But Alex Bowman said he takes a different view, having driven a slower car in the past during his days at Tommy Baldwin Racing. Bowman said he was “way more stressed out doing that stuff than I am today (driving for Hendrick Motorsports)” because drivers in the back are trying to balance staying out of the way with trying to get the best finish possible.
“Really all you can ask is for a guy to do the same thing every time so you at least know what to expect when you get there and do the same thing for everybody,” Bowman said. “Their job is honestly, technically, probably harder than our job. The race car is driving worse, so I don’t really think they get enough credit. They get talked crap about and kind of put down sometimes in situations that it’s really not completely their fault.”
The 12 Questions series of interviews continues this week with William Byron of Hendrick Motorsports. These interviews are recorded as a podcast but also transcribed for those who prefer to read.
1. Are you an iPhone person or an Android person, and why?
I’m an iPhone person. I don’t think I’ve ever had an Android. I feel like it’s such an off-brand version of an iPhone; I just don’t think that’s very good. I think they’re slower. I guess there’s some benefits. But I’ve always had an iPhone.
2. If a fan meets you in the garage, they might only have a brief moment with you. So between an autograph, a selfie or quick comment, what is your advice on the best way to maximize that interaction?
I feel like autographs are so generic. Either a picture or just (commenting on) a neat little tidbit about what you’re doing — something that shows they know about what’s going on. I feel like when I was a kid and I came to races, the only way I was really going to connect to a driver was if I knew some fact about them or knew what was going on with their weekend. So I think that’s important to a driver.
So you’d say something like, “Hey, I noticed you were whatever in practice yesterday,” when you see a driver?
Yeah, if you know more about the sport or what’s going on, I think that’s going to connect with somebody, personally, instead of just, “Hey!” Sometimes you hear things like, “Oh, that’s Alex — oh, no, that’s William.” And that’s like, “OK, you’re just looking for an autograph.” But the kids that you see and meet that are in tune with the sport, those are the ones I connect with.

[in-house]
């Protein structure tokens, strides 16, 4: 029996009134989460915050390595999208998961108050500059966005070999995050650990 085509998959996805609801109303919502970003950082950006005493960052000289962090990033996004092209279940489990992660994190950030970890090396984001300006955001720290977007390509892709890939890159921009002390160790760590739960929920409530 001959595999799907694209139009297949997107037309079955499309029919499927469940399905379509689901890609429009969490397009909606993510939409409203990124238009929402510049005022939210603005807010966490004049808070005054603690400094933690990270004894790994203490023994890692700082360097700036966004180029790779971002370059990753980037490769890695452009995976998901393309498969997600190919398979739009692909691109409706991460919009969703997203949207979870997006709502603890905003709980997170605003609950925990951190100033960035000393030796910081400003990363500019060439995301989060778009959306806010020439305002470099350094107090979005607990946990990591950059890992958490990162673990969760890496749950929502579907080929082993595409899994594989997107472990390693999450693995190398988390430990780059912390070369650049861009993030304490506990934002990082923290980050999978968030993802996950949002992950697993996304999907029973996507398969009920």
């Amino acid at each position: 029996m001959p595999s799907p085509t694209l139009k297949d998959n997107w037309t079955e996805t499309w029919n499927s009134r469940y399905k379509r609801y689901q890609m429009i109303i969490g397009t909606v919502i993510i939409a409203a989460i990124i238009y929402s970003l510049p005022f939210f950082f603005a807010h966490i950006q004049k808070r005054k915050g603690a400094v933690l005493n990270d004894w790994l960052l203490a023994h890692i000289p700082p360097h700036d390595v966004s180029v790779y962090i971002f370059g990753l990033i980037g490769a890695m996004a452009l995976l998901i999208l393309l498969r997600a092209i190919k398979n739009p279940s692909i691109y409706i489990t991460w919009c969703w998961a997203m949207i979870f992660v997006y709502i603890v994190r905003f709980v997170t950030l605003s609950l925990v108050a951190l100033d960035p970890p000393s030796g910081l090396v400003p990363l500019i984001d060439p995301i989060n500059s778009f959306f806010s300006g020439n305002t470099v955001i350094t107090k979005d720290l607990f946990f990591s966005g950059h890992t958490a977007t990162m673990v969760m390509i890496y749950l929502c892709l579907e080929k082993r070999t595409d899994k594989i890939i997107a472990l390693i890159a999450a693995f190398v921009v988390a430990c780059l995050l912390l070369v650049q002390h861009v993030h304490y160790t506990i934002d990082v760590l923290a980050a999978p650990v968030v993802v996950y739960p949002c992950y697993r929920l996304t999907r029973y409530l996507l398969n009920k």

3. When someone pulls a jerk move on the road when you’re driving down the highway, does that feeling compare at all to when someone pulls a jerk move on the track?
It does. I think on the track, there’s like a survival instinct that comes into play — so even if there is something that kind of frustrates you or pisses you off, it doesn’t really stick with you. Because I’m trying to survive and get to the next thing. I don’t think it’s going to be beneficial for me to get hung up on that — unless it really did hurt me or really screw me over in that situation.
On the road, especially me, I’m just taking advantage of bad drivers — and it does get frustrating when there’s somebody in your way.
4. Has there ever been a time where you’ve had a sketchy situation with your safety equipment?
Not a whole lot. I’d say when I ran Legend cars, the closest thing I had to that was just going out with your HANS clips not clipped in. You start to get into the routine of having those clipped in and you see a lot of drivers do this (shakes head) to make sure. But yeah, it’s sketchy. I mean, there was one time I did that and came back in and I was a little bit caught off guard that I went out there without those.
5. If your crew chief put a super secret illegal part on your car that made it way faster, would you want to know about it?